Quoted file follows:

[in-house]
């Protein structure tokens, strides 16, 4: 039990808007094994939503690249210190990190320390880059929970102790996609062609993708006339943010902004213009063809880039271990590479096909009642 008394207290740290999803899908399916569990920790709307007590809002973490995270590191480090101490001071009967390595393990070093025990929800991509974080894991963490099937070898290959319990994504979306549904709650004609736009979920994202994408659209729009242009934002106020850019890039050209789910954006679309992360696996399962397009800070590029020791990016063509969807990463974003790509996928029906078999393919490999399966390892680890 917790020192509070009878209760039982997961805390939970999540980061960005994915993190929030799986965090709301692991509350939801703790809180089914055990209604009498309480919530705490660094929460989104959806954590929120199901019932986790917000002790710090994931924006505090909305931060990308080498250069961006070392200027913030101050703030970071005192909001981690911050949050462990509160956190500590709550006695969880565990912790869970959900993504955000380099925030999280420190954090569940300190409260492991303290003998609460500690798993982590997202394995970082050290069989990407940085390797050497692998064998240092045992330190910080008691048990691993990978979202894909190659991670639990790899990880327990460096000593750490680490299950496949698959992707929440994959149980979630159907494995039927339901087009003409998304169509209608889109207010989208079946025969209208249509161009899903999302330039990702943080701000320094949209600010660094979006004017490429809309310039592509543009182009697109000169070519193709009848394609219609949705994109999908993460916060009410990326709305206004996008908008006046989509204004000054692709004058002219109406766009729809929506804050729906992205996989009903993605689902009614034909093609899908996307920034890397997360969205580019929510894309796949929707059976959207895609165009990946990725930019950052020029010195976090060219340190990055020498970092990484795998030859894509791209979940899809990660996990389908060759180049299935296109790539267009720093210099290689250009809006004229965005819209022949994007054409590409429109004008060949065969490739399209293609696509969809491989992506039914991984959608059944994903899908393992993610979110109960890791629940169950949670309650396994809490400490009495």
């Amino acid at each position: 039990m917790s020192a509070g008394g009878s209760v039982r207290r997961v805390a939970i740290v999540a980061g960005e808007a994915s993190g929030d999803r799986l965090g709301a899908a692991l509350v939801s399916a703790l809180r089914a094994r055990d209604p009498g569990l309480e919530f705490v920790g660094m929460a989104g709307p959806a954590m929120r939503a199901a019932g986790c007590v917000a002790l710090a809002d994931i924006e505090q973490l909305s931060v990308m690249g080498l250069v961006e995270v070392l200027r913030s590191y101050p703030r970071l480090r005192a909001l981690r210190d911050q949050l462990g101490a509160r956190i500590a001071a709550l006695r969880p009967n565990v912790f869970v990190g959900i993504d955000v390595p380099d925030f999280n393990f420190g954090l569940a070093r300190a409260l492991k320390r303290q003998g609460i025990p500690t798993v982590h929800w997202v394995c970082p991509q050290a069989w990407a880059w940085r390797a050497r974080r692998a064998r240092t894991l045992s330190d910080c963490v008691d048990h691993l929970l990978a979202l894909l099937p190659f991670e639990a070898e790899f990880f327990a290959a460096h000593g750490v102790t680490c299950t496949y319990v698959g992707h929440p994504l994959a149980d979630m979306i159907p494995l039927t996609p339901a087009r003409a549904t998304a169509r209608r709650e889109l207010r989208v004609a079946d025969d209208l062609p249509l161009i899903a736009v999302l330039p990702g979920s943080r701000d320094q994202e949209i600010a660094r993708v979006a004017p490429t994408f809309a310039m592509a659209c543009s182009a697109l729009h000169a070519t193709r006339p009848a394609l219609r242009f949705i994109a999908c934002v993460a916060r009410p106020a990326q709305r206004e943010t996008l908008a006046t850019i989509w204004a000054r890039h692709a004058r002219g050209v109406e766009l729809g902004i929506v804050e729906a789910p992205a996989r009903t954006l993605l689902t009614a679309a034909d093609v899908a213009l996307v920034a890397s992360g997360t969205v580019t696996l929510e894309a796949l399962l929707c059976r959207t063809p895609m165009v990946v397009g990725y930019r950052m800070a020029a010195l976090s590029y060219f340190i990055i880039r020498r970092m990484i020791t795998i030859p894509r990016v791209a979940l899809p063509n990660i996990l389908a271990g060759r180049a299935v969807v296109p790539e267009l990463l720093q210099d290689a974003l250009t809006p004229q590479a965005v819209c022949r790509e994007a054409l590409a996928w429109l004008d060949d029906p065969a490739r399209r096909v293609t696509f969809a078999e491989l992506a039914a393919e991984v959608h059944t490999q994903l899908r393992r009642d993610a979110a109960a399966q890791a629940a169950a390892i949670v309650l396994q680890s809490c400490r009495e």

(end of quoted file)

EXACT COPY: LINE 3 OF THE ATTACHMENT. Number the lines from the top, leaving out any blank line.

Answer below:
């Amino acid at each position: 039990m917790s020192a509070g008394g009878s209760v039982r207290r997961v805390a939970i740290v999540a980061g960005e808007a994915s993190g929030d999803r799986l965090g709301a899908a692991l509350v939801s399916a703790l809180r089914a094994r055990d209604p009498g569990l309480e919530f705490v920790g660094m929460a989104g709307p959806a954590m929120r939503a199901a019932g986790c007590v917000a002790l710090a809002d994931i924006e505090q973490l909305s931060v990308m690249g080498l250069v961006e995270v070392l200027r913030s590191y101050p703030r970071l480090r005192a909001l981690r210190d911050q949050l462990g101490a509160r956190i500590a001071a709550l006695r969880p009967n565990v912790f869970v990190g959900i993504d955000v390595p380099d925030f999280n393990f420190g954090l569940a070093r300190a409260l492991k320390r303290q003998g609460i025990p500690t798993v982590h929800w997202v394995c970082p991509q050290a069989w990407a880059w940085r390797a050497r974080r692998a064998r240092t894991l045992s330190d910080c963490v008691d048990h691993l929970l990978a979202l894909l099937p190659f991670e639990a070898e790899f990880f327990a290959a460096h000593g750490v102790t680490c299950t496949y319990v698959g992707h929440p994504l994959a149980d979630m979306i159907p494995l039927t996609p339901a087009r003409a549904t998304a169509r209608r709650e889109l207010r989208v004609a079946d025969d209208l062609p249509l161009i899903a736009v999302l330039p990702g979920s943080r701000d320094q994202e949209i600010a660094r993708v979006a004017p490429t994408f809309a310039m592509a659209c543009s182009a697109l729009h000169a070519t193709r006339p009848a394609l219609r242009f949705i994109a999908c934002v993460a916060r009410p106020a990326q709305r206004e943010t996008l908008a006046t850019i989509w204004a000054r890039h692709a004058r002219g050209v109406e766009l729809g902004i929506v804050e729906a789910p992205a996989r009903t954006l993605l689902t009614a679309a034909d093609v899908a213009l996307v920034a890397s992360g997360t969205v580019t696996l929510e894309a796949l399962l929707c059976r959207t063809p895609m165009v990946v397009g990725y930019r950052m800070a020029a010195l976090s590029y060219f340190i990055i880039r020498r970092m990484i020791t795998i030859p894509r990016v791209a979940l899809p063509n990660i996990l389908a271990g060759r180049a299935v969807v296109p790539e267009l990463l720093q210099d290689a974003l250009t809006p004229q590479a965005v819209c022949r790509e994007a054409l590409a996928w429109l004008d060949d029906p065969a490739r399209r096909v293609t696509f969809a078999e491989l992506a039914a393919e991984v959608h059944t490999q994903l899908r393992r009642d993610a979110a109960a399966q890791a629940a169950a390892i949670v309650l396994q680890s809490c400490r009495e």